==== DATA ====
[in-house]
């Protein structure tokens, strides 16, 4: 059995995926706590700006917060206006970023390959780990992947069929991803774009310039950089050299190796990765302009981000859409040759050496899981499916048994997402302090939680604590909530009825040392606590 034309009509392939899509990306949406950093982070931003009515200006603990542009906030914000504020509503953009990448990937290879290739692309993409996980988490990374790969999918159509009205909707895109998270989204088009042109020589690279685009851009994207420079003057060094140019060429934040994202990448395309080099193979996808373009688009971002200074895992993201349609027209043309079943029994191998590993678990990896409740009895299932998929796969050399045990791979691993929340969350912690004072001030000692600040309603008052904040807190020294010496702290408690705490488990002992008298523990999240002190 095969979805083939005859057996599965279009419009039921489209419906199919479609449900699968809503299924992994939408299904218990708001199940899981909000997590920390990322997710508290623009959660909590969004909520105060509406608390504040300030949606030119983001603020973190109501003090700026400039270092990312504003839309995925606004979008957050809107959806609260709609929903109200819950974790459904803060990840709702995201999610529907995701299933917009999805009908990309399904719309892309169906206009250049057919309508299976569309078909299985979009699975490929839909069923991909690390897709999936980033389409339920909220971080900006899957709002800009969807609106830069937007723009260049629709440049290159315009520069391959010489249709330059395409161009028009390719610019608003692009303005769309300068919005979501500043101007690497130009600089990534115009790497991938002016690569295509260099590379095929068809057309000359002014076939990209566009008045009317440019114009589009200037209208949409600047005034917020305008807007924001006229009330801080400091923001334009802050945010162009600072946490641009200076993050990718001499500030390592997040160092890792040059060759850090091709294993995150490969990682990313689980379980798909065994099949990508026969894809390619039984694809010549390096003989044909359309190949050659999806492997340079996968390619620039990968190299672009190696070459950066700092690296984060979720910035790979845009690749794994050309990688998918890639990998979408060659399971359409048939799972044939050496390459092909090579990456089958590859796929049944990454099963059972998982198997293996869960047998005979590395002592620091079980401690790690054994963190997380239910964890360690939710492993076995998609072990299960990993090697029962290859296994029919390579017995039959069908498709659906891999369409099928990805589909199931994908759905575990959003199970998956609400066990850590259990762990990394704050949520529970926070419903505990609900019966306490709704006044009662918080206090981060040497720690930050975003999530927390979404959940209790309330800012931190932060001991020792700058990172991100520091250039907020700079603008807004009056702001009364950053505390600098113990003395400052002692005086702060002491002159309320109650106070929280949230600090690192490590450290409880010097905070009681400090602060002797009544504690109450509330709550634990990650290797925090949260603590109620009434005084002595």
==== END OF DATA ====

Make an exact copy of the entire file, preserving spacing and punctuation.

[in-house]
């Protein structure tokens, strides 16, 4: 059995995926706590700006917060206006970023390959780990992947069929991803774009310039950089050299190796990765302009981000859409040759050496899981499916048994997402302090939680604590909530009825040392606590 034309009509392939899509990306949406950093982070931003009515200006603990542009906030914000504020509503953009990448990937290879290739692309993409996980988490990374790969999918159509009205909707895109998270989204088009042109020589690279685009851009994207420079003057060094140019060429934040994202990448395309080099193979996808373009688009971002200074895992993201349609027209043309079943029994191998590993678990990896409740009895299932998929796969050399045990791979691993929340969350912690004072001030000692600040309603008052904040807190020294010496702290408690705490488990002992008298523990999240002190 095969979805083939005859057996599965279009419009039921489209419906199919479609449900699968809503299924992994939408299904218990708001199940899981909000997590920390990322997710508290623009959660909590969004909520105060509406608390504040300030949606030119983001603020973190109501003090700026400039270092990312504003839309995925606004979008957050809107959806609260709609929903109200819950974790459904803060990840709702995201999610529907995701299933917009999805009908990309399904719309892309169906206009250049057919309508299976569309078909299985979009699975490929839909069923991909690390897709999936980033389409339920909220971080900006899957709002800009969807609106830069937007723009260049629709440049290159315009520069391959010489249709330059395409161009028009390719610019608003692009303005769309300068919005979501500043101007690497130009600089990534115009790497991938002016690569295509260099590379095929068809057309000359002014076939990209566009008045009317440019114009589009200037209208949409600047005034917020305008807007924001006229009330801080400091923001334009802050945010162009600072946490641009200076993050990718001499500030390592997040160092890792040059060759850090091709294993995150490969990682990313689980379980798909065994099949990508026969894809390619039984694809010549390096003989044909359309190949050659999806492997340079996968390619620039990968190299672009190696070459950066700092690296984060979720910035790979845009690749794994050309990688998918890639990998979408060659399971359409048939799972044939050496390459092909090579990456089958590859796929049944990454099963059972998982198997293996869960047998005979590395002592620091079980401690790690054994963190997380239910964890360690939710492993076995998609072990299960990993090697029962290859296994029919390579017995039959069908498709659906891999369409099928990805589909199931994908759905575990959003199970998956609400066990850590259990762990990394704050949520529970926070419903505990609900019966306490709704006044009662918080206090981060040497720690930050975003999530927390979404959940209790309330800012931190932060001991020792700058990172991100520091250039907020700079603008807004009056702001009364950053505390600098113990003395400052002692005086702060002491002159309320109650106070929280949230600090690192490590450290409880010097905070009681400090602060002797009544504690109450509330709550634990990650290797925090949260603590109620009434005084002595």